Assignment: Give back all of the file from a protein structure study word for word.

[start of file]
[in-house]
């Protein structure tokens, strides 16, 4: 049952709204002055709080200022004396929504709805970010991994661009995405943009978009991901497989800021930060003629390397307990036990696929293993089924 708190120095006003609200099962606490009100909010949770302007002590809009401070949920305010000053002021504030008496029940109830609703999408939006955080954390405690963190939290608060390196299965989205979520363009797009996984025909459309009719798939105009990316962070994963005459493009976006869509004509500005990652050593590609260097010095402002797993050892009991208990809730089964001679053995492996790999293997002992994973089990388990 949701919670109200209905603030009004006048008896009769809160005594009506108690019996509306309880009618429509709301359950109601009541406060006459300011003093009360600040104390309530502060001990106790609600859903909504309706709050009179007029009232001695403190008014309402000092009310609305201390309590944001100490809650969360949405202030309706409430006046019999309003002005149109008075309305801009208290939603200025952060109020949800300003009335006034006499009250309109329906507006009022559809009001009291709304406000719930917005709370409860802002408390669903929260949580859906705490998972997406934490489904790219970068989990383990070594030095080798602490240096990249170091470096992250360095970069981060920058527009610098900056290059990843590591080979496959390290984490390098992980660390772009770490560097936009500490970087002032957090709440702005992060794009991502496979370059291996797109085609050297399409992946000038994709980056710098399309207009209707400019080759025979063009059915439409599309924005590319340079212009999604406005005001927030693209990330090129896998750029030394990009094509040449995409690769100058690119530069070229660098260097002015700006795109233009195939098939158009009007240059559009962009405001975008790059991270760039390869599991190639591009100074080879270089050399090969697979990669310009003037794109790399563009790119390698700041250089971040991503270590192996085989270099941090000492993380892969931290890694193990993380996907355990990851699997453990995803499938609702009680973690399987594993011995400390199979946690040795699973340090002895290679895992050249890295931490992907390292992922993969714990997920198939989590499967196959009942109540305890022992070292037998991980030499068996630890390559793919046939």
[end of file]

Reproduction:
[in-house]
């Protein structure tokens, strides 16, 4: 049952709204002055709080200022004396929504709805970010991994661009995405943009978009991901497989800021930060003629390397307990036990696929293993089924 708190120095006003609200099962606490009100909010949770302007002590809009401070949920305010000053002021504030008496029940109830609703999408939006955080954390405690963190939290608060390196299965989205979520363009797009996984025909459309009719798939105009990316962070994963005459493009976006869509004509500005990652050593590609260097010095402002797993050892009991208990809730089964001679053995492996790999293997002992994973089990388990 949701919670109200209905603030009004006048008896009769809160005594009506108690019996509306309880009618429509709301359950109601009541406060006459300011003093009360600040104390309530502060001990106790609600859903909504309706709050009179007029009232001695403190008014309402000092009310609305201390309590944001100490809650969360949405202030309706409430006046019999309003002005149109008075309305801009208290939603200025952060109020949800300003009335006034006499009250309109329906507006009022559809009001009291709304406000719930917005709370409860802002408390669903929260949580859906705490998972997406934490489904790219970068989990383990070594030095080798602490240096990249170091470096992250360095970069981060920058527009610098900056290059990843590591080979496959390290984490390098992980660390772009770490560097936009500490970087002032957090709440702005992060794009991502496979370059291996797109085609050297399409992946000038994709980056710098399309207009209707400019080759025979063009059915439409599309924005590319340079212009999604406005005001927030693209990330090129896998750029030394990009094509040449995409690769100058690119530069070229660098260097002015700006795109233009195939098939158009009007240059559009962009405001975008790059991270760039390869599991190639591009100074080879270089050399090969697979990669310009003037794109790399563009790119390698700041250089971040991503270590192996085989270099941090000492993380892969931290890694193990993380996907355990990851699997453990995803499938609702009680973690399987594993011995400390199979946690040795699973340090002895290679895992050249890295931490992907390292992922993969714990997920198939989590499967196959009942109540305890022992070292037998991980030499068996630890390559793919046939």